Celebrating Our Last First

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Celebrating Our Last First

Keegan Kerr

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I vividly remember my first day of high school. I was nervous about finding classes, meeting teachers, and of course, the seniors. I knew the Seniors would be rowdy, but I didn’t quite know what to expect until I first heard their screams. I was sitting in English, and the bell had just rung. As I timidly stepped out into the hallway, I was greeted by a bunch of brightly clothed 17 and 18 year-olds yelling at the top of their lungs. Like most freshmen, I was intimidated by them. 

But by the end of the day, my intimidation morphed into some confusion. As I watched the seniors run, jump, and scream to loud music at their afternoon assembly, I wondered why they were so excited. After all, they still had an entire school year to complete before they graduate, right? Why were they so loud and obnoxious now? If anything, I thought their excitement would’ve been more appropriately expressed on their last day of school, not the first. 

However, now that I’m a senior, my opinions on the first day have understandably changed. Yes, the seniors are loud, obnoxious, and very, very excited. But, what I didn’t understand as a freshman was that there are reasons for that. For seniors, the first day of school is the first of many lasts. This year will be the last time we’re all together as one class. For many of us, we’ve grown up together. We’ve been in classes together, studied together, been on the same teams, and in the same clubs. And all the while, High School seems to be flying by, whether we want it to or not. When I was a Freshman, one year of High School felt like an eternity, now it doesn’t seem like enough time.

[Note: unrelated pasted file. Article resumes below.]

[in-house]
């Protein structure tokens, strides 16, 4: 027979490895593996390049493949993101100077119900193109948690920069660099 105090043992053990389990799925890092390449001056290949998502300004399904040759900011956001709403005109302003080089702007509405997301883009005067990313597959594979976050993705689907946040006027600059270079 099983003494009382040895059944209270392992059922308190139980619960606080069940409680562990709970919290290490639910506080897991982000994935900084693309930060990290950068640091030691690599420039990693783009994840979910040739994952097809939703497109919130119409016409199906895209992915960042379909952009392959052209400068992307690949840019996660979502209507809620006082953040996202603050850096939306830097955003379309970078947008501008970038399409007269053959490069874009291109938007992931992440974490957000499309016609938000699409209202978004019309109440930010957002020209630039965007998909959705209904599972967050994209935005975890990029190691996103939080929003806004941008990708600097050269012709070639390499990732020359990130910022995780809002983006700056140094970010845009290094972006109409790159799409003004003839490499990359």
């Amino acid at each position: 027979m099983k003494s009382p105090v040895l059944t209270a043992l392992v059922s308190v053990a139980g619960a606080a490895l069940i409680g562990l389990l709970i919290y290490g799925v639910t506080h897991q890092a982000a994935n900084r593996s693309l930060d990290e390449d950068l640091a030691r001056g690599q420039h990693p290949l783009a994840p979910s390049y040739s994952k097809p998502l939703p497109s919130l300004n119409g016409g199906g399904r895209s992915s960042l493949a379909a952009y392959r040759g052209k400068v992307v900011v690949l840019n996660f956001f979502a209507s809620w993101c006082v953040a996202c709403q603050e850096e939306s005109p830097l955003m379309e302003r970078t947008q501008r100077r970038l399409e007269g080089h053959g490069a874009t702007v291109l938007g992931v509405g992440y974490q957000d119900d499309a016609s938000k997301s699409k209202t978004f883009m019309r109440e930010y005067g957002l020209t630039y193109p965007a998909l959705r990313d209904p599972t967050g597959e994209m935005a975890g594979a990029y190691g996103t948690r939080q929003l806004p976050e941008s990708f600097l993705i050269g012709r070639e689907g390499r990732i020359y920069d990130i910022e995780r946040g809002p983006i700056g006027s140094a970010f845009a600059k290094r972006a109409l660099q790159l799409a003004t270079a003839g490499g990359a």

So, the first day is as much of a tradition as it is a celebration. An homage to our past, and a celebration of our final year together. 

To the freshmen that were a little afraid of the seniors at first, that’s completely normal — I was too. And to those that were confused or thought the antics were pointless, I’ll say to just wait. In three years, you may just find yourself in the middle of a hot, sweaty moshpit with 200 of your friends and peers all wearing ridiculous outfits and screaming as loud as you possibly can.